Well-aligned CdS nanorod arrays (CdS NRs) with ∼100nm in diameter and ∼700nm in length were fabricated on FTO (fluorine-doped tin oxide) substrate by using glutathione as capping agents. The growth of CdS NRs was studied in details by exploring the roles of each active binding group in glutathione. The thiol group in glutathione plays an important role in forming a compact CdS nanocrystal film, upon which the nanorods grow subsequently via the synergetic effect of thiol and dicarboxyl groups in glutathione. The influence of surface passivation with glutathione on the photoelectrical property of CdS NRs was also tested. The results revealed that glutathione ligands encapsulated in the surfaces of CdS NRs act as insulating barriers between CdS NRs and solution, hindering charge transport. Hybrid photovoltaic cells of FTO/CdS NRs/P3HT (poly(3-hexylthiophene))/Au were then assembled. The performance of the photovoltaic devices was increased with increasing the length of the as-prepared CdS nanorods and further enhanced to the highest efficiency of 0.373% after the thermal sulfuration treatment.
A facile electrodeposition technique was utilized to deposit single-walled carbon nanotubes (SWNTs) with cadmium telluride (CdTe) with well-controlled size, density, surface morphology, and composition. By controlling the applied charge, the morphology of these hybrid nanostructures was altered from CdTe nanoparticles on SWNTs to SWNT/CdTe core/shell nanostructures and the composition of the CdTe nanoparticles was altered from Te-rich (29 at% Cd) to Cd-rich (79 at% Cd) CdTe by adjusting the deposition potential. The electrical and optoelectrical properties of these hybrid nanostructures showed that photo-induced current can be tuned by tailoring the conductivity type (n-type or p-type), morphology, and size of the CdTe nanostructures, with a maximum photosensitivity (ΔI/I(0)) of about 30% for SWNT/Cd-rich CdTe (n-type) core/shell nanostructures. This work demonstrates a novel approach for synthesizing metal chalcogenide/SWNT hybrid nanostructures for various electrical and optoelectrical applications.
The optical properties of cadmium sulfide (CdS) nanoparticles in suspension are affected by morphology and suspending solvent. Time dependent stability of these properties is solvent dependent and is affected by illumination conditions under which the suspension is stored. Moreover, minute amounts of dissolved oxygen are sufficient in order to facilitate photodegradation.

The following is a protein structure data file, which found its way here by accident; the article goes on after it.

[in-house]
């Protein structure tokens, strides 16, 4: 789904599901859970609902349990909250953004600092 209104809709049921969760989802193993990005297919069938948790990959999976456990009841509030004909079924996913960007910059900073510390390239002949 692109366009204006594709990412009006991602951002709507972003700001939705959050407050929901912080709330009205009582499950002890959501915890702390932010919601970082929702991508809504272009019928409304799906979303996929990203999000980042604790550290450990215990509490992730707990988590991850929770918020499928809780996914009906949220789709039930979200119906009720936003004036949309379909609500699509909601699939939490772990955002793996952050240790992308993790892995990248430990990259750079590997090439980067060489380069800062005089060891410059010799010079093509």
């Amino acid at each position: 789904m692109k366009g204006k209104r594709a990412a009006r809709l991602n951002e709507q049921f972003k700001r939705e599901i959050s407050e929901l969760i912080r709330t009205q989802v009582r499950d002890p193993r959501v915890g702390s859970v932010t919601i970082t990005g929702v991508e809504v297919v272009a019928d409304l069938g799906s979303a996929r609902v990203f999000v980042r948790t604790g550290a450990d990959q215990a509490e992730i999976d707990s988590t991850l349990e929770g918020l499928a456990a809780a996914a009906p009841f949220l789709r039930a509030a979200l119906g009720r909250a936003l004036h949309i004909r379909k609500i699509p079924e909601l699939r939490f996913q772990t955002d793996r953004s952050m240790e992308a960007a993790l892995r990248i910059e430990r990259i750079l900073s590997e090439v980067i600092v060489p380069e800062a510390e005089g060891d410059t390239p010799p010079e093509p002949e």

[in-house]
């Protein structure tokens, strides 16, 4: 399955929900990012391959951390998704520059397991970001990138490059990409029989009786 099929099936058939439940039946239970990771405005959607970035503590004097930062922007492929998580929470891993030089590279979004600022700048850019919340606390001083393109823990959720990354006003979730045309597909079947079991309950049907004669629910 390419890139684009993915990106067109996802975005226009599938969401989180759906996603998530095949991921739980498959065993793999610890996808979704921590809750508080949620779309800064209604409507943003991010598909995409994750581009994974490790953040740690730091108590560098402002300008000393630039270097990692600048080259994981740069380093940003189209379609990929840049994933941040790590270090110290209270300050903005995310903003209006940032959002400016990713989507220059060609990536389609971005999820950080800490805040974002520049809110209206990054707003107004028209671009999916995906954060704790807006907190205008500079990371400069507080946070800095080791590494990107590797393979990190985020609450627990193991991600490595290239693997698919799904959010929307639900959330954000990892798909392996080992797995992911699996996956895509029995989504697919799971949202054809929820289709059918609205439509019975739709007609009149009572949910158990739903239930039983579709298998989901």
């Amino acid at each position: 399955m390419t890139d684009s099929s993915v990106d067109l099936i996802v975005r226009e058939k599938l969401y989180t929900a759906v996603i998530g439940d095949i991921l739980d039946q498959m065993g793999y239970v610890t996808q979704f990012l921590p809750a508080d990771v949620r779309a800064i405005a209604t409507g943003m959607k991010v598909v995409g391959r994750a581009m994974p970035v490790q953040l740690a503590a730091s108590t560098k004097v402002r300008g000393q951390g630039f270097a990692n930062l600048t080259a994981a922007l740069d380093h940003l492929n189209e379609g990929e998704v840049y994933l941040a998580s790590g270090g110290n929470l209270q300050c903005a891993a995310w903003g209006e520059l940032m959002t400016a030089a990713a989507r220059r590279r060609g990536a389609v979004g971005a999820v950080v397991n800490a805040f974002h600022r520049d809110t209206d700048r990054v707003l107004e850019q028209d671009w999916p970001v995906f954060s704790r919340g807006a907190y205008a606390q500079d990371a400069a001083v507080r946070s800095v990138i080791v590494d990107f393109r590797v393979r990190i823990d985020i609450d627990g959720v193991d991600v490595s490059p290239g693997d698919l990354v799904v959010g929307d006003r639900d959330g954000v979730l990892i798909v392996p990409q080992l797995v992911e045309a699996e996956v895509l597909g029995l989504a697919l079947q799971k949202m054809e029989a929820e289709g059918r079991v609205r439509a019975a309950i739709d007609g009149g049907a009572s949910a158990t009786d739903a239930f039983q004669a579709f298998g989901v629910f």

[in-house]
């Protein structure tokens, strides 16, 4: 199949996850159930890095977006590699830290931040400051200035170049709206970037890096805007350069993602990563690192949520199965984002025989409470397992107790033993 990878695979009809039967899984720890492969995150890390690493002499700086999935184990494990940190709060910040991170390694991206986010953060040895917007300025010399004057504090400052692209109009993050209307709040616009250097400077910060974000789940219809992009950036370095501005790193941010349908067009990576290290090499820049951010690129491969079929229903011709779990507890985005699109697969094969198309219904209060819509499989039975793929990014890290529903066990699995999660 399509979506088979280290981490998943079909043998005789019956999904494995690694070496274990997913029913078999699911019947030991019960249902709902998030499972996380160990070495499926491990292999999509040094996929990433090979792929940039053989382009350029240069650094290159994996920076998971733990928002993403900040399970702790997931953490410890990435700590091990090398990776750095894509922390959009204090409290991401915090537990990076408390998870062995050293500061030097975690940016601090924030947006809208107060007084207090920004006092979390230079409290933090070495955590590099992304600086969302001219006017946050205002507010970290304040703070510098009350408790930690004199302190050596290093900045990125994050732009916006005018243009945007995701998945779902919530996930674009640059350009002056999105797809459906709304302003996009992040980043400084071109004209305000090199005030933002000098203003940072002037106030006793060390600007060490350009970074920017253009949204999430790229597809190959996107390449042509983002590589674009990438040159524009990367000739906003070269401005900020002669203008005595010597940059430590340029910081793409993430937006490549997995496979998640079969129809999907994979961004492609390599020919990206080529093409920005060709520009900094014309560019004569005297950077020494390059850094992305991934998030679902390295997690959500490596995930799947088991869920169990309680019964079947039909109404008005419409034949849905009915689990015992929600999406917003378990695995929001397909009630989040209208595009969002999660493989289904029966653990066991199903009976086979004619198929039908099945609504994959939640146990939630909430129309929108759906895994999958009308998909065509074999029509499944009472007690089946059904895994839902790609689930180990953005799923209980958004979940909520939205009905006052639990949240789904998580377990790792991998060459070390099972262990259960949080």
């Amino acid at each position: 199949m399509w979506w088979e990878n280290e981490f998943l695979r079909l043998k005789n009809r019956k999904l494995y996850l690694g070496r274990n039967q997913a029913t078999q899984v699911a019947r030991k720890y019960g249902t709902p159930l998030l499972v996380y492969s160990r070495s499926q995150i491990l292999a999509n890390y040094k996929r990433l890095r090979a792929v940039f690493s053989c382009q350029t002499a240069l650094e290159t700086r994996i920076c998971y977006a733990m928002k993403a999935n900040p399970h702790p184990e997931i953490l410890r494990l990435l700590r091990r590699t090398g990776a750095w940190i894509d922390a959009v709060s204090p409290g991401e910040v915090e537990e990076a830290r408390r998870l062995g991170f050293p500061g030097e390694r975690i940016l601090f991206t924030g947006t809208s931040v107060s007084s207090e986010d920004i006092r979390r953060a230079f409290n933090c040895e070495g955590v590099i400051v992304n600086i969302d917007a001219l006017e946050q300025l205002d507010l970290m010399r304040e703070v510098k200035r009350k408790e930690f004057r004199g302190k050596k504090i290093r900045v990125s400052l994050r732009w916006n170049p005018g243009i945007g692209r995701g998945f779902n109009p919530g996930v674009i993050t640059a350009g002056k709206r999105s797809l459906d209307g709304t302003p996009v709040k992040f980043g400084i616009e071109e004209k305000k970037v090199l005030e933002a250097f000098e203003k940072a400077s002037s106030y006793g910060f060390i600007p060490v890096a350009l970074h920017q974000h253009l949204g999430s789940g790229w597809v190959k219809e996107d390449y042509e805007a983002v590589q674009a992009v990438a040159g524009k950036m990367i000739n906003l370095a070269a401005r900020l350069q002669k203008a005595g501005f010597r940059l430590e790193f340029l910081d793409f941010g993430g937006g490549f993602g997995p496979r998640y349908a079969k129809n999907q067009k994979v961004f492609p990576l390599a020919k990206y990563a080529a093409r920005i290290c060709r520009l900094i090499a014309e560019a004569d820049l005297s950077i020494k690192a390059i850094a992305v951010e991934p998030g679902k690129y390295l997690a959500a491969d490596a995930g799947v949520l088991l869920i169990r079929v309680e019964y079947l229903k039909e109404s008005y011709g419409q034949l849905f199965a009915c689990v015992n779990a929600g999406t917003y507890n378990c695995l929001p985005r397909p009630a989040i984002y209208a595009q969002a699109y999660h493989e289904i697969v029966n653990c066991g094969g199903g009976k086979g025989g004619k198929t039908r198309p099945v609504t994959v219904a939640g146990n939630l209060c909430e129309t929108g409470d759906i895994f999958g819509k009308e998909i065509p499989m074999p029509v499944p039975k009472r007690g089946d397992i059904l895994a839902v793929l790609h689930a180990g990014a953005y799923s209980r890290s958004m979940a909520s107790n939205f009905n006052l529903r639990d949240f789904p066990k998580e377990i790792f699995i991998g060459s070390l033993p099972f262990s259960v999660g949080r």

- Proceedings of the National Academy of Sciences of the United States of America
- Published over 1 year ago
Nature has evolved several unique biomineralization strategies to direct the synthesis and growth of inorganic materials. These natural systems are complex, involving the interaction of multiple biomolecules to catalyze biomineralization and template growth. Herein we describe the first report to our knowledge of a single enzyme capable of both catalyzing mineralization in otherwise unreactive solution and of templating nanocrystal growth. A recombinant putative cystathionine γ-lyase (smCSE) mineralizes CdS from an aqueous cadmium acetate solution via reactive H2S generation from l-cysteine and controls nanocrystal growth within the quantum confined size range. The role of enzymatic nanocrystal templating is demonstrated by substituting reactive Na2S as the sulfur source. Whereas bulk CdS is formed in the absence of the enzyme or other capping agents, nanocrystal formation is observed when smCSE is present to control the growth. This dual-function, single-enzyme, aerobic, and aqueous route to functional material synthesis demonstrates the powerful potential of engineered functional material biomineralization.